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  A consociational (from Latin cum, ‘with’ + socius, ‘ally’) or power-sharing democracy is characterized by four traits: (1) executive power-sharing, incorporating representatives of the major groupings in a segmented (or divided) society; (2) proportional allocation of legislative, executive, judicial and bureaucratic posts according to the electoral strength of the major groupings; (3) community self-government on cultural matters (for example, language, education and religion); and (4) constitutional veto powers for minorities. The term consociationalism was invented by the Dutch political scientist Arend Lijphart to distinguish the optimum form of democracy in a segmented society from the majoritarian model of democracy.

The conditions required to achieve a stable consociational democracy are controversial. Among the factors which Lijphart claims are important are: a history of political accommodation among cultural élites; the absence of a majority segment; a small number of cultural communities (between three and five); a common enemy or shared external threat; and relative economic equality between or among communities. As a result of the restrictiveness of these and other qualifications examples of successful consociational democracies are limited. Consociationalism has been practised in Belgium and Switzerland since 1945 and 1943 respectively, and to a lesser extent in Canada and Malaysia, despite the existence of salient ethnic cleavages. It was successful in easing the transition to modern secular politics in the Netherlands from 1917 to 1967. However, in political systems where cleavages are deeper, and nationalist in character, attempts at consociationalism have failed, at least so far (for example, Cyprus, Northern Ireland and the Lebanon).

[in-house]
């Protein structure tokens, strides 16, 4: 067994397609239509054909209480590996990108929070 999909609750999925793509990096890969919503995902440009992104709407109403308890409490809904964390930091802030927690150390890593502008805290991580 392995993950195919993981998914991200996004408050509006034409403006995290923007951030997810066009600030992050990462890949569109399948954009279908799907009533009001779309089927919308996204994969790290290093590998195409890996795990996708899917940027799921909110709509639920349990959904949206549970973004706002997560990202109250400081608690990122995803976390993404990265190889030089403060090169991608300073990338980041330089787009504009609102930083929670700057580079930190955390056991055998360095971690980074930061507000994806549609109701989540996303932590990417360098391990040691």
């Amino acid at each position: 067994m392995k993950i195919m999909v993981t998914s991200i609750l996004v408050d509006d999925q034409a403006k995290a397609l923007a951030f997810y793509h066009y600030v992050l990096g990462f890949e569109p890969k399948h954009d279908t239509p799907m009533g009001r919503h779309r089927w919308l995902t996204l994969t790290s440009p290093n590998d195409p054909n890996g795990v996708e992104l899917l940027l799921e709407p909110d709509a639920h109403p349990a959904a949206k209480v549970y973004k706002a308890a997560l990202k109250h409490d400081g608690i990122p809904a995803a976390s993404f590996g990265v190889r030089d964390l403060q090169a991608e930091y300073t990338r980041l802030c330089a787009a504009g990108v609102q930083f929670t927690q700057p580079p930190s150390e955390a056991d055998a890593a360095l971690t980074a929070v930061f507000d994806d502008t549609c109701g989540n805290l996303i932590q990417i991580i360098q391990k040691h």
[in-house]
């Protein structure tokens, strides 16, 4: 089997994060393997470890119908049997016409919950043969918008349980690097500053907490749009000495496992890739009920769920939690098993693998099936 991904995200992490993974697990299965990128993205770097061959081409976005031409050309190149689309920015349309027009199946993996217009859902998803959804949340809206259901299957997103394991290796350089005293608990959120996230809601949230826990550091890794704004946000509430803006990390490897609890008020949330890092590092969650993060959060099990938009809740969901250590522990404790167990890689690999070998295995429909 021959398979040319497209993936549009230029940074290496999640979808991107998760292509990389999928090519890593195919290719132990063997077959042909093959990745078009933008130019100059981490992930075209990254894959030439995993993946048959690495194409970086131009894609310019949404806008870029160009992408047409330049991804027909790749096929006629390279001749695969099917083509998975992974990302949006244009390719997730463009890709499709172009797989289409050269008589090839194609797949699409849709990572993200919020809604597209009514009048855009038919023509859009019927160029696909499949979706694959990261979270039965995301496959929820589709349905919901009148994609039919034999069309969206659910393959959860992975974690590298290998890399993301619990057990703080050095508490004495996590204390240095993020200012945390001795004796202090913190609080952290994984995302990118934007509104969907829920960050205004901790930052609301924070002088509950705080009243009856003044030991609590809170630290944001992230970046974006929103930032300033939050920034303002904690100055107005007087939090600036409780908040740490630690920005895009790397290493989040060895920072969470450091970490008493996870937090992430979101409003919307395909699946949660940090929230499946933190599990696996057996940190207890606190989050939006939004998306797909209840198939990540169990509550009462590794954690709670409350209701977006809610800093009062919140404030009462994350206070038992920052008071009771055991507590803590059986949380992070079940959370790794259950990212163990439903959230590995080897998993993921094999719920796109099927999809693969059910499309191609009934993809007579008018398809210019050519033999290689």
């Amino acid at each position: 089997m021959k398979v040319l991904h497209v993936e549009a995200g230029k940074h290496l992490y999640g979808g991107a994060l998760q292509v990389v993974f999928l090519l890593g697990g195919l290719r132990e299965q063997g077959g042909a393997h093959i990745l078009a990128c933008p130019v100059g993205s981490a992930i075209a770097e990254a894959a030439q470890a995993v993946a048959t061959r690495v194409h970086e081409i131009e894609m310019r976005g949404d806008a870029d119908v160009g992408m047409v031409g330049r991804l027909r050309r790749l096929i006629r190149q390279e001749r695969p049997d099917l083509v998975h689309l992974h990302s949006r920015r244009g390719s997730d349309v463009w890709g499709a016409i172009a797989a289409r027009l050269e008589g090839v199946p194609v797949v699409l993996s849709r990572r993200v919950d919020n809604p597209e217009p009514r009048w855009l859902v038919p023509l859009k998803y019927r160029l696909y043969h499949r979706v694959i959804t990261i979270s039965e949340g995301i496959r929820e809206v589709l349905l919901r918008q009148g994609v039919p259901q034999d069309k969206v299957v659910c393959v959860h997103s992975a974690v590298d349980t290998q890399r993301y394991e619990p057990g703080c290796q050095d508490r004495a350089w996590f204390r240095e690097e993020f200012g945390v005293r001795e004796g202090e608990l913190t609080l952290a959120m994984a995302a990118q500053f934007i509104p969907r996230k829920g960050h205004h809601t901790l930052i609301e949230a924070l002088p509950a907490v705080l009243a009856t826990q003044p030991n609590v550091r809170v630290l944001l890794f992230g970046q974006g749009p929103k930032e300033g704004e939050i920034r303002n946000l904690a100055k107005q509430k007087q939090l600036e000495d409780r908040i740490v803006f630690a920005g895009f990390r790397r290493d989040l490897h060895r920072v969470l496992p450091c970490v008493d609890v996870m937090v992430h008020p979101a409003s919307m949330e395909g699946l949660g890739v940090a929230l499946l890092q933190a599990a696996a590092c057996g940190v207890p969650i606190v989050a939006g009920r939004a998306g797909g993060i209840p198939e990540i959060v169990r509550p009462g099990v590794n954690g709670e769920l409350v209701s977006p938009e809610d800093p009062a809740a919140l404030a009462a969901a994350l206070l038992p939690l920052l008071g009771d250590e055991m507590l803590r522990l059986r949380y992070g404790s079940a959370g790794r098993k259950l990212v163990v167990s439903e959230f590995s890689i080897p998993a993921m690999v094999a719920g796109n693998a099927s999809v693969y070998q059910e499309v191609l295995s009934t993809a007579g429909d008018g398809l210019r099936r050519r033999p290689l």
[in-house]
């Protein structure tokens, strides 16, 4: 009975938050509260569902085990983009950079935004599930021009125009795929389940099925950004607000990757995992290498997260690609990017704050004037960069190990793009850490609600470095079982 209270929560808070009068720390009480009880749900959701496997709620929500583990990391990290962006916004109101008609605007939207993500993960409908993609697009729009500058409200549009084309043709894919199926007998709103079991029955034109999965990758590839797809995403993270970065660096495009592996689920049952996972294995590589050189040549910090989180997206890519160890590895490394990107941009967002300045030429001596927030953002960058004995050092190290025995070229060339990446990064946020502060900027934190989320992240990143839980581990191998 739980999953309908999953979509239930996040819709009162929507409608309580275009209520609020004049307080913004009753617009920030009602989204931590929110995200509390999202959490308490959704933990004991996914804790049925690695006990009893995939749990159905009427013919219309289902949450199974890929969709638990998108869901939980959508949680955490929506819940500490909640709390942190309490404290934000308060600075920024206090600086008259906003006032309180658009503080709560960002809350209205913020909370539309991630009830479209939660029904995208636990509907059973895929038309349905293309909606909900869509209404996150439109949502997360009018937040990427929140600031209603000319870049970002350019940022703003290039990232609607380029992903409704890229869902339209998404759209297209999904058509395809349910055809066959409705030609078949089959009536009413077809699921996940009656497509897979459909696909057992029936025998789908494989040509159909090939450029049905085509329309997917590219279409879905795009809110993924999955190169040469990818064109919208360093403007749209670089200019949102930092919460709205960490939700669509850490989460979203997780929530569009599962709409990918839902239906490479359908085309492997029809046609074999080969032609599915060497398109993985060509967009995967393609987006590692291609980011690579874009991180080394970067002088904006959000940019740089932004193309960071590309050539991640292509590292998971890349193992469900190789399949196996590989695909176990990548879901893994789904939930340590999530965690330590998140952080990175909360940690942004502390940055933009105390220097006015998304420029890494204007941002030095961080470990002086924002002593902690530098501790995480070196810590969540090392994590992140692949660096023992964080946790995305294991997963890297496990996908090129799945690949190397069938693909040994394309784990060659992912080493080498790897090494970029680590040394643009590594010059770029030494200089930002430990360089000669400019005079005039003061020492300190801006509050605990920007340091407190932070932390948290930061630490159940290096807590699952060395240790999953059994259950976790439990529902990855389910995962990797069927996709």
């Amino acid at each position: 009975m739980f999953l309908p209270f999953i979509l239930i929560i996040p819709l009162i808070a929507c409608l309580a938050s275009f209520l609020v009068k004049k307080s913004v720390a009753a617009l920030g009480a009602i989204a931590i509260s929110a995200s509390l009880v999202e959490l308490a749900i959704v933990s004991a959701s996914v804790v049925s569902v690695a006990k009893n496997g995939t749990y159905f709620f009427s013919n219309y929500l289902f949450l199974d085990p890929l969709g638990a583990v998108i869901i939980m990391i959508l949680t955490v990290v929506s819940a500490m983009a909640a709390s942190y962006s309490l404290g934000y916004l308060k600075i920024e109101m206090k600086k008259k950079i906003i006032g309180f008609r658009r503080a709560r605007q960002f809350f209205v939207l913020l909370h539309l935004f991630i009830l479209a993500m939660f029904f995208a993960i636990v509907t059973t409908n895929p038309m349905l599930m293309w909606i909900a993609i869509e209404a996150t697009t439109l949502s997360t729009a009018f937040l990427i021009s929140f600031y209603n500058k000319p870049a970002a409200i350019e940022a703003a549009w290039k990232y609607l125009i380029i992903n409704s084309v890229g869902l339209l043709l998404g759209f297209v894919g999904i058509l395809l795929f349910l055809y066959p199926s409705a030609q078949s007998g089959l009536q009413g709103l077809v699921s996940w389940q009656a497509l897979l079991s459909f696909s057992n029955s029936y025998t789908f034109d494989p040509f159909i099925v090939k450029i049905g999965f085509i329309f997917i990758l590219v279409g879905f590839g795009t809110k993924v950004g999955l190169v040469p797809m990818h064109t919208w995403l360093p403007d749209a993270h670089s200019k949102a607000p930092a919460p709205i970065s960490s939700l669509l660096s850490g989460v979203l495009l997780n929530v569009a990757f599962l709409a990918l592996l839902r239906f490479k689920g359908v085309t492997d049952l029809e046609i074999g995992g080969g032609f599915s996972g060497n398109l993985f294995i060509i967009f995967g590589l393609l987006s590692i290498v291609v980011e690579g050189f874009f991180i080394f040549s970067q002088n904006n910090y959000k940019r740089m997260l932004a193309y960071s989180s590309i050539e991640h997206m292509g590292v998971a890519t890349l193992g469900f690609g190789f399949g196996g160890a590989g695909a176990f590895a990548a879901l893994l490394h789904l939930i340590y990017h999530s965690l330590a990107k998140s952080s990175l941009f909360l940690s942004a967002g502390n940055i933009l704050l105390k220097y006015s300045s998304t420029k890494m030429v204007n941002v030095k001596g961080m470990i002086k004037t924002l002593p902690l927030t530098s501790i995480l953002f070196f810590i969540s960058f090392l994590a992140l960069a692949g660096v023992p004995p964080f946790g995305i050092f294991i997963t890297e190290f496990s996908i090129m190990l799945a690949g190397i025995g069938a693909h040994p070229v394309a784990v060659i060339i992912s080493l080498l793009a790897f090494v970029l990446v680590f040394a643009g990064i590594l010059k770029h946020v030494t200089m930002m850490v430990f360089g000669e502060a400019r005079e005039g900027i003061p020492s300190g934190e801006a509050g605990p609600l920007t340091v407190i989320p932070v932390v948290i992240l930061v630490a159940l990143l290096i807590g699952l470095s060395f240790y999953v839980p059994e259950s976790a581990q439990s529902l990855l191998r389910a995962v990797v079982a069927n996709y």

Critics of consociationalism focus on three alleged shortcomings: first, that it is ‘undemocratic’ because the majority must abdicate the right to govern on its own; second, that power-sharing is ineffective because of the inherent difficulties of government-by-committee; and finally, that it maintains or even deepens cleavages by institutionalizing them. Its proponents claim that consociationalism is nevertheless the most promising democratic method of resolving conflict in deeply divided societies, and less likely to provoke protracted conflict than other alternatives. They argue that in many parts of the world majoritarian democracy is the problem not the solution, and the real choice is between consociational democracy or no democracy. BO\'L

See also ethnicity.Further reading A. Lijphart, Democracy in Plural Societies: a Comparative Exploration.



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